A study on the aftermath of the Silicon Valley Bank failure and its effects on non-fungible token trading activity and volume was published on Wednesday by blockchain analytics platform Dappradar.

Due to worries about liquidity, California state authorities seized Silicon Valley Bank on March 10 and turned it over to the Federal Deposit Insurance Corporation (FDIC). On March 13, the FDIC said that it will assist bank clients in getting access to their money as the oversight body tries to sell the bank that is bankrupt at auction. Numerous investors made efforts to dump their holdings of digital assets from businesses that had exposure to the bank.

The day after the bank was shut down on Saturday, March 11, just 12,000 active NFT traders were recorded, the lowest level since November 2021, according to Dappradar. Moreover, there were 33,112 fewer single NFT deals on Saturday than there had been overall in 2023.

According to Dappradar, NFT trading volumes have decreased by 51% since the beginning of March, while revenues have decreased by around 16%.

Not all NFT collections, nevertheless, were affected in the same way. Bored Ape Yacht Club and CryptoPunks, two projects from NFT juggernaut Yuga Labs, had a minor decline in floor pricing on Saturday but rapidly rebounded. One Twitter user likened CryptoPunks to USDC and said that it was more reliable than the stablecoin, which had lost its peg to the dollar following the bankruptcy of SVB.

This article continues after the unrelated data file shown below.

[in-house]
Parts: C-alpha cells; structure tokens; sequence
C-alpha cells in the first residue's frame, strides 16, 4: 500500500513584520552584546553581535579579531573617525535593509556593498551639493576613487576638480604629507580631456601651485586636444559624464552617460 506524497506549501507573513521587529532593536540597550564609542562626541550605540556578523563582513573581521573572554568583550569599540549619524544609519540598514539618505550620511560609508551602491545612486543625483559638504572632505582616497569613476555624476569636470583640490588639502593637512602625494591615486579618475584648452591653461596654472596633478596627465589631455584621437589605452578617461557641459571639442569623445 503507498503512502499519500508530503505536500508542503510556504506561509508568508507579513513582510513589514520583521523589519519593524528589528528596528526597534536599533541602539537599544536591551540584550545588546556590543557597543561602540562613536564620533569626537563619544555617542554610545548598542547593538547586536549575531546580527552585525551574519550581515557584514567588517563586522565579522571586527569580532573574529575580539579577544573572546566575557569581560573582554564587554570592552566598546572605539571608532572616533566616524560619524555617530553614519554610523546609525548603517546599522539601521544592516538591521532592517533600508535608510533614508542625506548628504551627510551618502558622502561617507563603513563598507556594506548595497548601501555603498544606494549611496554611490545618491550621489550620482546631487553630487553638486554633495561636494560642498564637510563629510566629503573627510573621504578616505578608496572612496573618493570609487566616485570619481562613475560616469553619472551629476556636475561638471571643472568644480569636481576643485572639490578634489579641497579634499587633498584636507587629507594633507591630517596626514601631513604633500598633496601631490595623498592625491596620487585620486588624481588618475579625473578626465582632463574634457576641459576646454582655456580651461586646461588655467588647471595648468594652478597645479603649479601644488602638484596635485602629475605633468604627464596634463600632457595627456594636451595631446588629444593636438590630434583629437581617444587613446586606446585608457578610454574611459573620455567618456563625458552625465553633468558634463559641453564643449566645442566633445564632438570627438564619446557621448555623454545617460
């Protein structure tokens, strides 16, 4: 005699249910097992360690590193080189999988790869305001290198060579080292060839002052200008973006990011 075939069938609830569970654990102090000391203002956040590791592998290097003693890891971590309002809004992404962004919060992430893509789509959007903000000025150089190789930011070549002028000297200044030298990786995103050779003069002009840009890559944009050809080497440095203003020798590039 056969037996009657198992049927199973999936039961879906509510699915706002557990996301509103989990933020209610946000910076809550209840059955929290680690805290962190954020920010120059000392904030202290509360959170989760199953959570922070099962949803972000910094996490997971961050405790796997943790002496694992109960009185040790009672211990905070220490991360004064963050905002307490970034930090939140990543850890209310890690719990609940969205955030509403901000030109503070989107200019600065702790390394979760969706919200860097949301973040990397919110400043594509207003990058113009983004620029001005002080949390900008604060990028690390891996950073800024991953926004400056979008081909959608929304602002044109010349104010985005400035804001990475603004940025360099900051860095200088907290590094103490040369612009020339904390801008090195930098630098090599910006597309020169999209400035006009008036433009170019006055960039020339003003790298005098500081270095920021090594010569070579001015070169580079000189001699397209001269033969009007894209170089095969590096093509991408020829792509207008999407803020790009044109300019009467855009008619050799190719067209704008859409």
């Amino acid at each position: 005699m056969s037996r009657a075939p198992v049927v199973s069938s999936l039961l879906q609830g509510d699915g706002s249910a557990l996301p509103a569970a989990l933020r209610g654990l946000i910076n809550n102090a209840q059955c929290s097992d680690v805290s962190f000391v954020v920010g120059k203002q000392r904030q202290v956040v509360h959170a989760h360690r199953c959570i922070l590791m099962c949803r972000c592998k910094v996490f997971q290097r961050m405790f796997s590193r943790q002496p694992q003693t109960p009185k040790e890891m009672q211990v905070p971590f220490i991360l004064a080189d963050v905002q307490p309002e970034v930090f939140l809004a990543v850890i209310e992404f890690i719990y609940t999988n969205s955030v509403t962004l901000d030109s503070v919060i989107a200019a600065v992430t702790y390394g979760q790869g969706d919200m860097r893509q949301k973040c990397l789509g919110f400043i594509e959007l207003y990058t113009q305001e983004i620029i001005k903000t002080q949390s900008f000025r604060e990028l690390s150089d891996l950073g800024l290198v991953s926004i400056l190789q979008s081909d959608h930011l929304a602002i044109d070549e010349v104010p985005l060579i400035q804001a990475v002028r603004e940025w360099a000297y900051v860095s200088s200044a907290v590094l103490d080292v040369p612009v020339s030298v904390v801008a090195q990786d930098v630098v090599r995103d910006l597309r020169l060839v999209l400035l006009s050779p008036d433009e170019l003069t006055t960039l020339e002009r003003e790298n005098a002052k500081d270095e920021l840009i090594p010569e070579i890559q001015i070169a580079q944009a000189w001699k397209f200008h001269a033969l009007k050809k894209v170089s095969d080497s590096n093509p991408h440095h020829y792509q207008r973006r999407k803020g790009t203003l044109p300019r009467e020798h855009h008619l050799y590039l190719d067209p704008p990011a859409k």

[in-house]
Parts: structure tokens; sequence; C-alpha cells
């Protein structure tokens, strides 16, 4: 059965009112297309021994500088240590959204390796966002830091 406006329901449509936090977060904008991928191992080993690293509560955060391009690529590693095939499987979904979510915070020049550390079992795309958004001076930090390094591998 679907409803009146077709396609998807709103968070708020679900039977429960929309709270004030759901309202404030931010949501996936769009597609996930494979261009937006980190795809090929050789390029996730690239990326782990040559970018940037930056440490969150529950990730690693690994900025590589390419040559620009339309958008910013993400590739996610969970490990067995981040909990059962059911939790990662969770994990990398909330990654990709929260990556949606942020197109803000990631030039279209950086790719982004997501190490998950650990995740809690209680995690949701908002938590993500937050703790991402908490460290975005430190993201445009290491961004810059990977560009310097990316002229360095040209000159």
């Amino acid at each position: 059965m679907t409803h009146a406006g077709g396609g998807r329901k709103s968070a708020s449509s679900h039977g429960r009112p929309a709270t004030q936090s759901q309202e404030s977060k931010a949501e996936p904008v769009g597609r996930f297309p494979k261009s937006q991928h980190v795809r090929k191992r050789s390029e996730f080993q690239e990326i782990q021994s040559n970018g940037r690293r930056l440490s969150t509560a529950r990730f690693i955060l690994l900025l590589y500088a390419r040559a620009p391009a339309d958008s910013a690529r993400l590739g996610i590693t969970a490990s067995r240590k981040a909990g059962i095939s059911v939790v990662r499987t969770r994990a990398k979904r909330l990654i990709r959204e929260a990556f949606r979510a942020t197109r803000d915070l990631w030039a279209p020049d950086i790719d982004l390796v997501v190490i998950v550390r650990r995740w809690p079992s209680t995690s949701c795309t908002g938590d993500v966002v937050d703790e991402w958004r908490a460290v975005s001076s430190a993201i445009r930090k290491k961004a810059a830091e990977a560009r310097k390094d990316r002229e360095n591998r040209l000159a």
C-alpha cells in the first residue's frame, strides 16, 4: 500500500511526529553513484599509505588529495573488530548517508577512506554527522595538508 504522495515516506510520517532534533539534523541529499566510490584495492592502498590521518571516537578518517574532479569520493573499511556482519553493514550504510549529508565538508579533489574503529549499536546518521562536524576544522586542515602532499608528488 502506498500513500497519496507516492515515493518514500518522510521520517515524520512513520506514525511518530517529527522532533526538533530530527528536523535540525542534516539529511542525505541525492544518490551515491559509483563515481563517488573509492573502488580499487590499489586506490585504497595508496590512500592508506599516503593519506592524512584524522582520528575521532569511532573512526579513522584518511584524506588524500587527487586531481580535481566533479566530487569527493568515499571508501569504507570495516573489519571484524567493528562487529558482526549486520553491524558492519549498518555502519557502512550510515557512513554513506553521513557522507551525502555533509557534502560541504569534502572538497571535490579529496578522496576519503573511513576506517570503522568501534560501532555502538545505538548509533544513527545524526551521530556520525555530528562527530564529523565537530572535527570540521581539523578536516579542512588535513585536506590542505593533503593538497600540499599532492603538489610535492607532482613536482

According to Sara Gherghelas, a research analyst at DappRadar, Yuga Labs' success has been boosted by both its capacity to foster community and its investment in CryptoPunks. The firm claimed to have little exposure to SVB, yet its token holders did not react much to the news.

Gherghelas said:

“They have a very clear roadmap, the team is visible, and they decided to deliver a good project after the Ape ecosystem, they keep building, they are showing that if you're part of their community, they have so many perks and benefits.”

Not all collections were spared by the SVB bankruptcy. Proof, the NFT collective behind the well-known collection Moonbirds, tweeted shortly after the news emerged on March 10 to reveal that the firm had some assets invested in SVB, which caused some concern among holders.

While the announcement of Proof's exposure to SVB increased project uncertainty, according to Gherghelas of CoinDesk, many were compelled to sell due to the company's recent failings. The community is unsure about the company's capacity to fulfill its commitments after it postponed its Proof of Conference scheduled for May.

“People, users and consumers are becoming pickier and they don't want hype, they want the perks, the benefits and the utility behind that NFT collection,”

said Ghergelas.

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